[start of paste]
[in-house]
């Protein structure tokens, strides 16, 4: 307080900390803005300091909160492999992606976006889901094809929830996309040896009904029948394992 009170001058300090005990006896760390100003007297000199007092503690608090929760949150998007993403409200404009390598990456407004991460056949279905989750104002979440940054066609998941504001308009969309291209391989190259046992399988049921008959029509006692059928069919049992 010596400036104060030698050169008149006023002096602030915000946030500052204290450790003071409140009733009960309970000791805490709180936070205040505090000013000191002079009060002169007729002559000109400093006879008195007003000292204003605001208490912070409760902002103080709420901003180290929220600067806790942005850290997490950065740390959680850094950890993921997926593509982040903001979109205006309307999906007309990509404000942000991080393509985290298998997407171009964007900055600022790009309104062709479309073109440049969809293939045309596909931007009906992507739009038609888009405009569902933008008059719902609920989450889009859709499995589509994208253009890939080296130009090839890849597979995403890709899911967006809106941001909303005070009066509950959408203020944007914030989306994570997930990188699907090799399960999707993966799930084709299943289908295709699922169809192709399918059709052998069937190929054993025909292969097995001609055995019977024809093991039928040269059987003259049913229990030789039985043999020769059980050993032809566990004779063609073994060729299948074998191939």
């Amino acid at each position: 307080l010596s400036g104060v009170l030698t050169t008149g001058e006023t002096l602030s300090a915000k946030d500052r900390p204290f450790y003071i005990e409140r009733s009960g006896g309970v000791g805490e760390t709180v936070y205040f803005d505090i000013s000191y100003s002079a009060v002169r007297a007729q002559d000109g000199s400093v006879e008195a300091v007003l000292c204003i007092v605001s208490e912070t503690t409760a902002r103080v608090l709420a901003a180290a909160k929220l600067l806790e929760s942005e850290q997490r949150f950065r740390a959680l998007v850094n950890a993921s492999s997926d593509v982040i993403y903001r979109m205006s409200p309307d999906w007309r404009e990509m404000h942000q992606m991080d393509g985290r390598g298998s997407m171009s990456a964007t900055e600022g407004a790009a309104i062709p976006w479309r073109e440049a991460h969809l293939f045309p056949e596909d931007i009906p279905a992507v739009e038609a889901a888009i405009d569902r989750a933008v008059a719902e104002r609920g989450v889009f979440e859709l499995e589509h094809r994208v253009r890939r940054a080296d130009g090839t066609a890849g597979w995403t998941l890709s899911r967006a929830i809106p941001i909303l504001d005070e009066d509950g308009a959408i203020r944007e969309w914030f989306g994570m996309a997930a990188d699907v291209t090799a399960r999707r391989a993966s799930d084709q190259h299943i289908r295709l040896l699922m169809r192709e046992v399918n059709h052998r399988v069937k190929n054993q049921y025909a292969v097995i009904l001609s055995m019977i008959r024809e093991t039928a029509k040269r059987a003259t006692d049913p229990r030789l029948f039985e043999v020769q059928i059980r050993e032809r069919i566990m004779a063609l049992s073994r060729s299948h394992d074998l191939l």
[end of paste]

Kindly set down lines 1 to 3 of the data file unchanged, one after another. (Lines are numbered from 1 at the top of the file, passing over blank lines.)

[in-house]
């Protein structure tokens, strides 16, 4: 307080900390803005300091909160492999992606976006889901094809929830996309040896009904029948394992 009170001058300090005990006896760390100003007297000199007092503690608090929760949150998007993403409200404009390598990456407004991460056949279905989750104002979440940054066609998941504001308009969309291209391989190259046992399988049921008959029509006692059928069919049992 010596400036104060030698050169008149006023002096602030915000946030500052204290450790003071409140009733009960309970000791805490709180936070205040505090000013000191002079009060002169007729002559000109400093006879008195007003000292204003605001208490912070409760902002103080709420901003180290929220600067806790942005850290997490950065740390959680850094950890993921997926593509982040903001979109205006309307999906007309990509404000942000991080393509985290298998997407171009964007900055600022790009309104062709479309073109440049969809293939045309596909931007009906992507739009038609888009405009569902933008008059719902609920989450889009859709499995589509994208253009890939080296130009090839890849597979995403890709899911967006809106941001909303005070009066509950959408203020944007914030989306994570997930990188699907090799399960999707993966799930084709299943289908295709699922169809192709399918059709052998069937190929054993025909292969097995001609055995019977024809093991039928040269059987003259049913229990030789039985043999020769059980050993032809566990004779063609073994060729299948074998191939």
């Amino acid at each position: 307080l010596s400036g104060v009170l030698t050169t008149g001058e006023t002096l602030s300090a915000k946030d500052r900390p204290f450790y003071i005990e409140r009733s009960g006896g309970v000791g805490e760390t709180v936070y205040f803005d505090i000013s000191y100003s002079a009060v002169r007297a007729q002559d000109g000199s400093v006879e008195a300091v007003l000292c204003i007092v605001s208490e912070t503690t409760a902002r103080v608090l709420a901003a180290a909160k929220l600067l806790e929760s942005e850290q997490r949150f950065r740390a959680l998007v850094n950890a993921s492999s997926d593509v982040i993403y903001r979109m205006s409200p309307d999906w007309r404009e990509m404000h942000q992606m991080d393509g985290r390598g298998s997407m171009s990456a964007t900055e600022g407004a790009a309104i062709p976006w479309r073109e440049a991460h969809l293939f045309p056949e596909d931007i009906p279905a992507v739009e038609a889901a888009i405009d569902r989750a933008v008059a719902e104002r609920g989450v889009f979440e859709l499995e589509h094809r994208v253009r890939r940054a080296d130009g090839t066609a890849g597979w995403t998941l890709s899911r967006a929830i809106p941001i909303l504001d005070e009066d509950g308009a959408i203020r944007e969309w914030f989306g994570m996309a997930a990188d699907v291209t090799a399960r999707r391989a993966s799930d084709q190259h299943i289908r295709l040896l699922m169809r192709e046992v399918n059709h052998r399988v069937k190929n054993q049921y025909a292969v097995i009904l001609s055995m019977i008959r024809e093991t039928a029509k040269r059987a003259t006692d049913p229990r030789l029948f039985e043999v020769q059928i059980r050993e032809r069919i566990m004779a063609l049992s073994r060729s299948h394992d074998l191939l």